Hundreds of activists at sea in the eastern Mediterranean were determined on Saturday to break Israel's Gaza blockade after their boats were "tampered with," an organiser of the aid operation said.
Israel, which has branded the operation illegal, has warned that its navy will intercept the vessels.
"We are more determined than ever. These actions can be frustrating but in the end they are not going to stop us," Elize Ernshire of the Free Gaza Movement which organised the flotilla said.
Ernshire said two of the seven boats in the humanitarian aid operation had been "tampered with," forcing one to drop out and the other to pull into port in Turkish-held northern Cyprus for repairs.
"These boats had no previous mechanical problems and had undergone full (mechanical) surveys," Ernshire said, declining to elaborate on the damage. A statement would be issued at a later date.
One of the damaged boats transferred its passengers at sea, while the other pulled into Famagusta in the Turkish-held sector of the divided island and was expected to head back out to rejoin the flotilla.
She said the flotilla of cargo and passenger ships was located 120 nautical miles from the Gaza coast and would head off toward the Palestinian territory late on Saturday, aiming to arrive at around noon (0900 GMT) on Sunday.
Five European MPs are among the activists, she said. However, another five would not be on the boats that had been due to leave on Friday but were delayed due to a lack of cooperation by Greek Cypriot authorities.
Organisers had been kept "under close scrutiny" while on land in Cyprus by helicopters and intelligence agents, she added. "For a humanitarian operation, this was a real eye opener."
The six remaining boats in the flotilla regrouped in international waters are loaded with thousands of tonnes of supplies. Organisers said an eighth ship, which left from Ireland, would travel toward Gaza separately.
"The Cypriot government does not want us to leave from Cyprus. I can only assume pressure was put on them," said Audrey Bomse, another member of the Free Gaza Movement.
A Cypriot government official said Nicosia had not received any formal request from the Palestinian Authority for humanitarian aid and that it was not in the divided island's interests to assist the operation.
Bomse said the involvement of Famagusta had led to the withdrawal of Greek and Greek Cypriot politicians from the operation, but MPs from Ireland, Italy, Sweden, Norway and Bulgaria were still involved.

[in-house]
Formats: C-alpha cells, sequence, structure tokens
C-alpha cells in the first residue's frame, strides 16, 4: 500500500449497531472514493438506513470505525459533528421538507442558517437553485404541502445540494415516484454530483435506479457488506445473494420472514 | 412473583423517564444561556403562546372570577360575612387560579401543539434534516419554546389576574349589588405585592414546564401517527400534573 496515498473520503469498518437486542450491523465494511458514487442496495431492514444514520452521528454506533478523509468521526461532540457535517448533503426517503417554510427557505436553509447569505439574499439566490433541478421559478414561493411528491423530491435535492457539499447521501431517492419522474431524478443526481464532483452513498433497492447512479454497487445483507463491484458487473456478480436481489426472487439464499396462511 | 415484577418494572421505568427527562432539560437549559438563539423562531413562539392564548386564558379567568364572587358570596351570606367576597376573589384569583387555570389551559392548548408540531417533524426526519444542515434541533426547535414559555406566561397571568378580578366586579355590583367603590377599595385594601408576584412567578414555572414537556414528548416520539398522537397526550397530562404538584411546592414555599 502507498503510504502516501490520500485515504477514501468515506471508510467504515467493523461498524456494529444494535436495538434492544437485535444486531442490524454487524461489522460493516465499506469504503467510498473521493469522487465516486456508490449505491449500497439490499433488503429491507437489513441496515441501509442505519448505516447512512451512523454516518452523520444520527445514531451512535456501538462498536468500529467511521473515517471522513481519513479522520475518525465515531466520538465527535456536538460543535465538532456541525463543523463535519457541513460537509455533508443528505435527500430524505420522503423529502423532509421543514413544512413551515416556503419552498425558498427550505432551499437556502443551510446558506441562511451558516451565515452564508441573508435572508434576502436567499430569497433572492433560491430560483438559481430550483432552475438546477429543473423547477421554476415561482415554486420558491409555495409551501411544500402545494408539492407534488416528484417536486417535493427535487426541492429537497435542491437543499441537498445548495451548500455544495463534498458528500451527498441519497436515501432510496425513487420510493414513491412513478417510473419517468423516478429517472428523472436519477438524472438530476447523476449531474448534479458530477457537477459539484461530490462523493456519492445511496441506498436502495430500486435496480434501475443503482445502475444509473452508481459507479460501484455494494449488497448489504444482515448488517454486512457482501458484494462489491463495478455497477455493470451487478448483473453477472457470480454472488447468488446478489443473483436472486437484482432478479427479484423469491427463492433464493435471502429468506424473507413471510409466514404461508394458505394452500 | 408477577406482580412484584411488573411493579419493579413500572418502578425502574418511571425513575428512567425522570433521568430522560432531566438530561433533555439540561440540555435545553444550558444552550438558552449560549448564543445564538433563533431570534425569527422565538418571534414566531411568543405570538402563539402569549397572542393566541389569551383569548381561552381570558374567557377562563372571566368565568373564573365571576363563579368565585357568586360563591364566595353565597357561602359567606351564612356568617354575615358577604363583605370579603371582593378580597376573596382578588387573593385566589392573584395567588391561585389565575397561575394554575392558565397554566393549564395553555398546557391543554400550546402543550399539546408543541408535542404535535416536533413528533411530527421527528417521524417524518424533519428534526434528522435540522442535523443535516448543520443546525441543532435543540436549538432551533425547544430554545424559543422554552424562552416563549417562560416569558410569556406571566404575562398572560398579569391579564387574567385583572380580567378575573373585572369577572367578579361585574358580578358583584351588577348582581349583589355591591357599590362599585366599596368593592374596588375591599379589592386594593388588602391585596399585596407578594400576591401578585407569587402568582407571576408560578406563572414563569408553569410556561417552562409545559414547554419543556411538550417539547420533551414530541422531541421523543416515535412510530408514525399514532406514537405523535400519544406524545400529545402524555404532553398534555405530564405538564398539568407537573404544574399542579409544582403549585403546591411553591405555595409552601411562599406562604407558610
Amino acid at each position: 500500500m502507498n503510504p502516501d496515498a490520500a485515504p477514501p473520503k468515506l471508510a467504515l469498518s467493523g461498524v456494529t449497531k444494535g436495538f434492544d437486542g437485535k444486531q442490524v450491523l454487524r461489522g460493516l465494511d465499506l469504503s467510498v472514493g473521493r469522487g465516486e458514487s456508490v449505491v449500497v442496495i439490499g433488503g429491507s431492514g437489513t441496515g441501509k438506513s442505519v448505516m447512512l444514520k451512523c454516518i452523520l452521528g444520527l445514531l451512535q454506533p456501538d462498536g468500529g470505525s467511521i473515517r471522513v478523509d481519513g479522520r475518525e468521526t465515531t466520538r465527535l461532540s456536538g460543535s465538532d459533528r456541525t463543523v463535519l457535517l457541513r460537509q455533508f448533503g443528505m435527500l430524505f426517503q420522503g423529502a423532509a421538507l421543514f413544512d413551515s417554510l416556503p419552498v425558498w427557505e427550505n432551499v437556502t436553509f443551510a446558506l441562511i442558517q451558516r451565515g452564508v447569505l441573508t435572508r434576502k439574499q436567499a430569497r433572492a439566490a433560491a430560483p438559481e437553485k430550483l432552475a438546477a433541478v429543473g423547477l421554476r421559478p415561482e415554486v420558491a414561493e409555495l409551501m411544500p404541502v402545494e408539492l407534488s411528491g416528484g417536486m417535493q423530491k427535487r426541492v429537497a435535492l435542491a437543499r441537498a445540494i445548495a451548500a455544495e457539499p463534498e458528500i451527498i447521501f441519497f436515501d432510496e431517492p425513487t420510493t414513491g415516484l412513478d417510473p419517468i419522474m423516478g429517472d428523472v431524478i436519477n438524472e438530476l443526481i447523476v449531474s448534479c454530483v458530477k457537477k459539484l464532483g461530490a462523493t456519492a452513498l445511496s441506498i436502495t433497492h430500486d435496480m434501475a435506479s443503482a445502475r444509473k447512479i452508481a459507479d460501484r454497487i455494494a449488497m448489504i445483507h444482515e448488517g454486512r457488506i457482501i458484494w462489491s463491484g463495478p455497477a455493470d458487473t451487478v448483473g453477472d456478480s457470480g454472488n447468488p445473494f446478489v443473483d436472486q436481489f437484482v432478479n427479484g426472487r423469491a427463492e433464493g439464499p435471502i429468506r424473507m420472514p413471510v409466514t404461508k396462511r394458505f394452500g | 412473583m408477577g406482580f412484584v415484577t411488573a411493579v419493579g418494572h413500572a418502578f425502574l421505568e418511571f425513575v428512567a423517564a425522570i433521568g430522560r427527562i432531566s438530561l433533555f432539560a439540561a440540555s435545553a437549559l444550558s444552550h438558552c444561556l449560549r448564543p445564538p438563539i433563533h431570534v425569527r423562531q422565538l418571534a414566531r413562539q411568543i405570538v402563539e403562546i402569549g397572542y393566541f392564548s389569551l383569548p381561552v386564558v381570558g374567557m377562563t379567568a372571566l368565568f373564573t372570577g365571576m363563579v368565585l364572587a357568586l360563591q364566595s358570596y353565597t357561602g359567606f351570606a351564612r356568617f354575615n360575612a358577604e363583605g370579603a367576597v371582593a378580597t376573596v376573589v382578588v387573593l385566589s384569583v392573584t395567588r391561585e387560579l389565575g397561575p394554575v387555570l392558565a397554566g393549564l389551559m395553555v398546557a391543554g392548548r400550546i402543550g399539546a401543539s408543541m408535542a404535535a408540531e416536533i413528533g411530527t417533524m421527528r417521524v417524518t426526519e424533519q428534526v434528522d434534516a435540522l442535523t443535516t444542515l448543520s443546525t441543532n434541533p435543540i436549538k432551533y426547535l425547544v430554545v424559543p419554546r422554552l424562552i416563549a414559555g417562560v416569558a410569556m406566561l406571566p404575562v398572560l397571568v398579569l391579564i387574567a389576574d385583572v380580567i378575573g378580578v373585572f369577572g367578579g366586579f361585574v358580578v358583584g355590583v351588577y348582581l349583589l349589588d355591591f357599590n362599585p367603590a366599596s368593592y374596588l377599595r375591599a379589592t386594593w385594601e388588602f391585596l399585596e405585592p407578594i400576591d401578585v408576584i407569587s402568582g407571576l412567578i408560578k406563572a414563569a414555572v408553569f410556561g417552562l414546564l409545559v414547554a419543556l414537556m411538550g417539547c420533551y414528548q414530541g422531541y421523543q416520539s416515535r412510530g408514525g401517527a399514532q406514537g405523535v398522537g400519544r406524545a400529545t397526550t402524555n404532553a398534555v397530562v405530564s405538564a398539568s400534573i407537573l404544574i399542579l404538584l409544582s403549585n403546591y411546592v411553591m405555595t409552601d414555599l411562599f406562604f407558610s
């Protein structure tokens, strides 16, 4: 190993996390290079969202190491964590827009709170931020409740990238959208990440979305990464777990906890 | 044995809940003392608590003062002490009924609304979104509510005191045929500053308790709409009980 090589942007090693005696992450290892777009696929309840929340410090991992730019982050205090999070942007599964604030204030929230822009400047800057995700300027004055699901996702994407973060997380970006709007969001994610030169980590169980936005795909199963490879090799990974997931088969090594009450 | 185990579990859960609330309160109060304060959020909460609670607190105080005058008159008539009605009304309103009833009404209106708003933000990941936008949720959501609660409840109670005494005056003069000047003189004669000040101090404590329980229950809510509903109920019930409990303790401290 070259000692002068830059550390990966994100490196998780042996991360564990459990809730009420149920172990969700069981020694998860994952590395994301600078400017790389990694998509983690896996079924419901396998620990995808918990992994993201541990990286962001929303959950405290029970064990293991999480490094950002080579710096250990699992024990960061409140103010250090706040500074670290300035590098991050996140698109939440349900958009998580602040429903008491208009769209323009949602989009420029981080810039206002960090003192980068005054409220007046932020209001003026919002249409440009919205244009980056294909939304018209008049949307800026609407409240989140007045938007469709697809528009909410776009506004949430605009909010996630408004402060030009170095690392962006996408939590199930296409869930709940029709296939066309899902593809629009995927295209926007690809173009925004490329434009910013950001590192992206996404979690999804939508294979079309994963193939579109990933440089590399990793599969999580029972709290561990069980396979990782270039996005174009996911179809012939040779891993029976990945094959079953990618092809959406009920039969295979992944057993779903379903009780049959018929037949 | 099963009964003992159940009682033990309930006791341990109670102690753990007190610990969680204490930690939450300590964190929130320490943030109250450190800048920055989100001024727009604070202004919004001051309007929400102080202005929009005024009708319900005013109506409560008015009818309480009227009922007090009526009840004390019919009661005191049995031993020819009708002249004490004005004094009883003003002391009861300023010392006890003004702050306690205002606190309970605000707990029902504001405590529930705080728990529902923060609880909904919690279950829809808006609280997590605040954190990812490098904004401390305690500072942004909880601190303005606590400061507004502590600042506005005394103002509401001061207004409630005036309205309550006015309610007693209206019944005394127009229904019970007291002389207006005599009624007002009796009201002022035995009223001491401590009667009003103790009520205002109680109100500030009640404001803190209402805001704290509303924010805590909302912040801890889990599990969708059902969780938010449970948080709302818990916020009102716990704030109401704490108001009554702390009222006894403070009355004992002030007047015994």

Greece and Cyprus regard the self-proclaimed Turkish Republic of Northern Cyprus, where Famagusta is the main port, as an illegal entity.
Earlier this week, Israel told the ambassadors of Cyprus, Turkey, Greece and Ireland -- the countries from which the ships set sail -- that the flotilla would be breaking international law.
With its naval forces at the ready, the Jewish state plans to intercept the vessels and detain the hundreds of people aboard in the Israeli port of Ashdod before deporting them.
Organisers dismissed the Israeli charge that their blockade-busting bid is illegal.
"Most despicably of all, Israel claims that we are violating international law by sailing unarmed ships carrying humanitarian aid to a people desperately in need," the Free Gaza Movement said.
Israel imposed a crippling blockade on Gaza in 2007 after Hamas -- an Islamist movement committed to the destruction of Israel -- seized power in the impoverished, overcrowded Palestinian territory.
Because of the blockade, only limited reconstruction has been possible in the wake of a devastating 22-day offensive Israel launched on December 27, 2008.
Pro-Palestinian activists have landed in Gaza five times, with another three attempts unsuccessful since their first such sea voyage in August 2008.
To date, the aid has been largely symbolic, but organisers say the flotilla now under way is laden with 10,000 tonnes of aid, ranging from pre-fabricated homes to pencils.